We got changed and relaxed with Mark and Chris to catch them up on the rest of our trip over drinks and then headed out for dinner at a nearby restaurant called Tintagel; home of the first president of Sri Lanka, now converted into a really gorgeous boutique hotel and restaurant.  Dinner was lovely – almost like a private restaurant for us.

Later on Mark was telling us a little of what’s happening with the civilians in the north and it is truly awful.  It sounds like 150,000 civilians are caught in a tiny area between two opposing forces but with nowhere to go and not much sympathy on either side.  All sobering stuff; kind of puts the quality of the Kandalama’s coffee into perspective.  Human beings are often strange, selfish and vicious animals.  Our social herding instincts combined with our often irrational belief/trust in causes and leaders gives us great potential to be self-destructive as a species.  It’s quite out of step with the people we’ve met on our trip; you wouldn’t think the easygoing, friendly folk elsewhere on the island are capable of doing the sorts of things that are going on up there.

We put aside the heavy thoughts after a while though and enjoyed the luxuries that we are fortunate enough to enjoy, one of which was a tuk-tuk ride back to the house.

Wednesday, April 01, 2009

Sigiriya and Rest

Sigiriya this morning.  We had the hotel phone ahead and they were more informative today; we could go to the top if we were accompanied by an official guide (the cynic in me imagines that requirement is because the official guides won’t have been earning while the site was closed…)

It is an impressive sight and rather put me in mind of Lord of the Rings; an oval platform of rock, just thrusting up pretty much vertically from the plain.  One of the kings had fortified it and built his palace there.  Around the base were the remains of gardens with formal flower beds, fountains and pools; the whole nine yards!  Then you began to climb.

We acquired a couple of ‘official helpers’ at this point; uniformed guys whose job is to carry your bag and essentially to help you up the stairs.  While I was glad to be free of my gear, I wasn’t so keen on him grabbing my arm every time the step was uneven.  His hand resting between my shoulder blades would likely not have been sufficient to stop me tumbling down the steep stairs had I lost my footing; more likely I would have knocked him down with me as I was probably twice his weight!  He eventually got the message and left off the handling.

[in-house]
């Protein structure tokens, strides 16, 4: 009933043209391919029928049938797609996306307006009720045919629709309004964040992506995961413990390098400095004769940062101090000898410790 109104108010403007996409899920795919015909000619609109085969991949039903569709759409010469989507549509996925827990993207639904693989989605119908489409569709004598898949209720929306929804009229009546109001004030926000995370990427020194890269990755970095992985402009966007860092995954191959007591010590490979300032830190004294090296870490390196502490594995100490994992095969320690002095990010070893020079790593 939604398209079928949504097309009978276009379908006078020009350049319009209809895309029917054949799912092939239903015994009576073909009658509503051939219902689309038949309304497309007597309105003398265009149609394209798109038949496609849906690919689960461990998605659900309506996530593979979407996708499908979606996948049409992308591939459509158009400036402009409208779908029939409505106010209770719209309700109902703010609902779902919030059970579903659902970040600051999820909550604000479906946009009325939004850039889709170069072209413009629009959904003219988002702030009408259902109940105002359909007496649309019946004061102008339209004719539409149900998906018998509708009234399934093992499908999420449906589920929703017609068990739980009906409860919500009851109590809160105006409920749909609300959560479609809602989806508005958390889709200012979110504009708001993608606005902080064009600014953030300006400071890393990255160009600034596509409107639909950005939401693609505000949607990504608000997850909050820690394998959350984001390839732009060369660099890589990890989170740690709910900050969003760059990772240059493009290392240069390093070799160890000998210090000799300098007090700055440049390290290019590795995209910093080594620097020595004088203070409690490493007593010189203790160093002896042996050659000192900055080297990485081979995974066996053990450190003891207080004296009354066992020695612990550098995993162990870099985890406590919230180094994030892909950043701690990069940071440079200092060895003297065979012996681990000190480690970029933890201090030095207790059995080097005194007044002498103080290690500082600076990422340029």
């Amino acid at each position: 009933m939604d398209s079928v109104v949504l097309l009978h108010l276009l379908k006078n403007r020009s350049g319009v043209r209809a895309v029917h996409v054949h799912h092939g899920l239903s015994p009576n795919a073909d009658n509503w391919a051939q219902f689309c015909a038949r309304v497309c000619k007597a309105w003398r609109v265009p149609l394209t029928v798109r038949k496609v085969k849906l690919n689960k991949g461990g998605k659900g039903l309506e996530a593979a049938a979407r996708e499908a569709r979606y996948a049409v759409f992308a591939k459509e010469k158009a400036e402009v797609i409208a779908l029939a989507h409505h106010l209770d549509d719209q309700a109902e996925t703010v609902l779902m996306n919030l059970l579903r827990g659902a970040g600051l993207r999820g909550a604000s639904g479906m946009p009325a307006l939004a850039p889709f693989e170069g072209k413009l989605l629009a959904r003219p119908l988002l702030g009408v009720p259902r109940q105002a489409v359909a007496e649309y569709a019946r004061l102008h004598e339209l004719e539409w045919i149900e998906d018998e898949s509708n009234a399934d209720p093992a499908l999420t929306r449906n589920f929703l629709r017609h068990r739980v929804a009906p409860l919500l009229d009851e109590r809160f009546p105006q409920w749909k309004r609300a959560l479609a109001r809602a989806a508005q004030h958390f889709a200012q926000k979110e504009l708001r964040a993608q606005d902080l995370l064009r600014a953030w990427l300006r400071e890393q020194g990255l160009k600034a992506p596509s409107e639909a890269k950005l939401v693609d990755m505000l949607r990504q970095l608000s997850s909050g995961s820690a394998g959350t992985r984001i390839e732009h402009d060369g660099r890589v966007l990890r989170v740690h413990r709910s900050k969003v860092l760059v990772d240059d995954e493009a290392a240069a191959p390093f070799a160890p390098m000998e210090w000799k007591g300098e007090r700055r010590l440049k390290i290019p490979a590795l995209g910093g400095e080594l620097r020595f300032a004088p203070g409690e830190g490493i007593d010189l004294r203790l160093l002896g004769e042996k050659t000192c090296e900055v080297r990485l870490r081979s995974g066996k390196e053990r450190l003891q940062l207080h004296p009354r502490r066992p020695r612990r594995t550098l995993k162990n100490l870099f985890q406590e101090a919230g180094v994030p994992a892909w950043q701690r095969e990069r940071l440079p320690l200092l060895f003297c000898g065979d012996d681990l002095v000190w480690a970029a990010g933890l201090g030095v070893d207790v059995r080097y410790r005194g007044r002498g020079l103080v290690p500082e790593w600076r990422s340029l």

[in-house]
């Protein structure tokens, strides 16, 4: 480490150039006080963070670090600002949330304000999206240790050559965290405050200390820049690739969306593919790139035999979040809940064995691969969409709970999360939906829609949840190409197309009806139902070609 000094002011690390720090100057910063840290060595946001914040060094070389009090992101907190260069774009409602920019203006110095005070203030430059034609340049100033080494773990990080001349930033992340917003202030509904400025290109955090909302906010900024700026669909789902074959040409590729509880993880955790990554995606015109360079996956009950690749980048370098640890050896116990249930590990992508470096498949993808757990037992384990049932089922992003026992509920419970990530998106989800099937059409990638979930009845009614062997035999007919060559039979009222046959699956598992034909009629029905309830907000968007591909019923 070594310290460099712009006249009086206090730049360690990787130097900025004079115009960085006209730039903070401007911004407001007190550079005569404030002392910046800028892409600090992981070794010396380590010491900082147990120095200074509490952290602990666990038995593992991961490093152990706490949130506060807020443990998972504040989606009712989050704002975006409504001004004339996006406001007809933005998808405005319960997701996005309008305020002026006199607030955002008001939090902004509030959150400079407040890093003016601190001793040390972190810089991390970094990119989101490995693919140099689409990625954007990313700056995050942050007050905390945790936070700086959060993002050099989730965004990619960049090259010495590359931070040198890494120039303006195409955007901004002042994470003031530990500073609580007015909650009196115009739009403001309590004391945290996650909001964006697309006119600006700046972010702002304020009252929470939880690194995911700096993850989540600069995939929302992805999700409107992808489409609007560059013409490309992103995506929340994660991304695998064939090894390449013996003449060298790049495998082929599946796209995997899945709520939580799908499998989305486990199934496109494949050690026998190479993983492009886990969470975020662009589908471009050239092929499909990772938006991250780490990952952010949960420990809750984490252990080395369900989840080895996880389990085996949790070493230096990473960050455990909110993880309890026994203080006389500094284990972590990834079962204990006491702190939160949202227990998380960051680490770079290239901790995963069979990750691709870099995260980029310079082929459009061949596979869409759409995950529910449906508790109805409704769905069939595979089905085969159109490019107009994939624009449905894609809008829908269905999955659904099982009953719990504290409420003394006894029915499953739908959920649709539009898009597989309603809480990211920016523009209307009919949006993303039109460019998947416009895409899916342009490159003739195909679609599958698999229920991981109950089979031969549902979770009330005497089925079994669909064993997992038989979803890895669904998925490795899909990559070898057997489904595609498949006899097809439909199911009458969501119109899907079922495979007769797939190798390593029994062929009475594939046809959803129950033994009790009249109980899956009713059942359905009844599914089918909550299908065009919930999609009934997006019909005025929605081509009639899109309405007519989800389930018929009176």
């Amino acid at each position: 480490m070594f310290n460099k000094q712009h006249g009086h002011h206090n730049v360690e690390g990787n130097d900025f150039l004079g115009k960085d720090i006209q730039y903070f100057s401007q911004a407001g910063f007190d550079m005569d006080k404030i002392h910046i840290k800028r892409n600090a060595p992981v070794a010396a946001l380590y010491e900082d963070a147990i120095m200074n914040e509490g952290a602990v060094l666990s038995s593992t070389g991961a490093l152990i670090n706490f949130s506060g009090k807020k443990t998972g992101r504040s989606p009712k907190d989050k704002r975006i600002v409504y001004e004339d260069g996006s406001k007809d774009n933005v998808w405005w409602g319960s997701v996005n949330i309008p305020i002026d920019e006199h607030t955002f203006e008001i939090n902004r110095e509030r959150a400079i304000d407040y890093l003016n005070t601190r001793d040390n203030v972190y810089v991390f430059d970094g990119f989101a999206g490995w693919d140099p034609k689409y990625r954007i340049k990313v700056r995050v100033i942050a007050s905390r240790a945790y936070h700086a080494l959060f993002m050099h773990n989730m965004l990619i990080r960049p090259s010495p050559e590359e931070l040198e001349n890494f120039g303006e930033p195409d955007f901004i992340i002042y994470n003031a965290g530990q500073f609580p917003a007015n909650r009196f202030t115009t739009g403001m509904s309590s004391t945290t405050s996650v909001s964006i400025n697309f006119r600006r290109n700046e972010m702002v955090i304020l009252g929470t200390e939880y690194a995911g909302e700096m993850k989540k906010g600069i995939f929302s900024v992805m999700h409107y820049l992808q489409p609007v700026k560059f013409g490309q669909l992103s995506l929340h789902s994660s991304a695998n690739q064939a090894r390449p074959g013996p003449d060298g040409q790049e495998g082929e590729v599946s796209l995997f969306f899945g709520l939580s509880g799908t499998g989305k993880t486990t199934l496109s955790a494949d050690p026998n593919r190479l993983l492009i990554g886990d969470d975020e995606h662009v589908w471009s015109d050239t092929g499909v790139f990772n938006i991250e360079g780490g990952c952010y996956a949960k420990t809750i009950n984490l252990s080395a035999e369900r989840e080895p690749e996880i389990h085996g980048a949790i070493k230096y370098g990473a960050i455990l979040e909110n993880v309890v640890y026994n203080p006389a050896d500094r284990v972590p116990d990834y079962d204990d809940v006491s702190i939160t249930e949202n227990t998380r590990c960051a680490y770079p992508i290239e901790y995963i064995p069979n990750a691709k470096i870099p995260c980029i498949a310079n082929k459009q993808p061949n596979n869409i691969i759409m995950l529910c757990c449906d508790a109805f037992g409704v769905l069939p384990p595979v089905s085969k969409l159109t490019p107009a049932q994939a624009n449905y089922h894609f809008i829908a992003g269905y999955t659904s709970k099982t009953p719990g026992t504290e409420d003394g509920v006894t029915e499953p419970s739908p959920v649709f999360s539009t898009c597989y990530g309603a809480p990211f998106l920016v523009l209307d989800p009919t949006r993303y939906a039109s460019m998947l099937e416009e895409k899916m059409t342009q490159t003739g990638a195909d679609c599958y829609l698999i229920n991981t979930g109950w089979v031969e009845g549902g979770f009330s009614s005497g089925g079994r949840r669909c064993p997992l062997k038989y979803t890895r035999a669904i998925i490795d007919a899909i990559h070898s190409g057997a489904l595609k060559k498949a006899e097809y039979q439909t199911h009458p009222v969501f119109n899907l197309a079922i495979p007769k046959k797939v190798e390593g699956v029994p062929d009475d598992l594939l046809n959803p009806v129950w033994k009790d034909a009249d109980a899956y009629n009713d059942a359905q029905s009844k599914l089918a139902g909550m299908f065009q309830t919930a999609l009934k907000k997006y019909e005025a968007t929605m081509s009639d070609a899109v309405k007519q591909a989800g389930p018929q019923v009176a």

About halfway up is a gallery of sorts; barely a ledge beneath an overhang in an otherwise vertical wall.  Here they have found quite well preserved wall paintings of ladies relaxing.  Given the gallery’s unlikely position no-one knows why the paintings are there.  For me it brought to mind a variation on an old cartoon strip I had once seen; a king is supervising the building of his new fortress and concludes instructing his architect thus; “…and when you’ve done all that, dangle some artists off that cliff and have them paint some fancy erotic stuff halfway up.  It’ll confuse the hell out of archaeologists in a thousand years time!”

Having seen the gallery and paid my hundred rupees to the guy to get the advanced tour, which includes a woman with “eyes like the Mona Lisa,” (yeah, right!) I was none the wiser either, so we descended the spiral staircase again and continued with the main ascent.

We paused at the Lion’s Paws; an enormous pair of feet either side of the final staircase.  Originally the entire front half of the lion existed and you entered the palace through the lion’s mouth, but that is now all decayed to brick rubble and stone.  Hanging above this staircase today though are several hornets nests which had been attacking visitors climbing the stairs over recent days.

Of the seven or so other parties we had seen coming up to the paws, I only saw one other party go on past them.  I think the guides were spooking people to be honest – and there were few enough people coming anyway.  We went on up though and were untroubled.  The ancient buildings on the top of the rock had clearly been extensive, but there is little there to see today and the most stunning thing is the view from the top; literally miles of unobstructed panorama in every direction.

The trip down was uneventful and much easier and we returned to the hotel in time for lunch.

After some rest and relaxation, Ping and I went out for a walk.  We were told we shouldn’t walk in the jungle but could walk along the lake shore.  We didn’t even get down the drive before we had an encounter with the monkeys, who were feasting off the shrubs along the side of the road.  As we got down to the lake the elephant they use for giving people rides was out being bathed by his keeper.  Call me a soft-hearted liberal, but the beast did not seem happy and his keeper sounded bullying.  How do I know?  I don’t know, but that was a clear impression I got from watching them interact.  Not the happy social animals we had seen in Udawalawe.

Leaving them behind, we wandered along a track into the jungle a little, following another couple who had been accompanied by a hotel guide, but we didn’t come across anything much and turned around before it began to get dark.  Back at the hotel, Brett and I headed up to the top floor, where they have a natural water pool  and some loungers, to read and then watch the sun set for the last time here.

We were joined for sunset by Ping and then by Colin and Felicity (a lovely young Scottish couple who had arrived that day.  Colin is rather toned and had spent the afternoon wandering round in just his board shorts, so we were happy for the company…)

Quite apart from the eye candy though, it was a lovely half hour; the sun set behind partial cloud cover so there were many colours and patterns.  I took a first and final dip in the infinity pool and listened to the flautist for a while before heading in for a shower and dinner.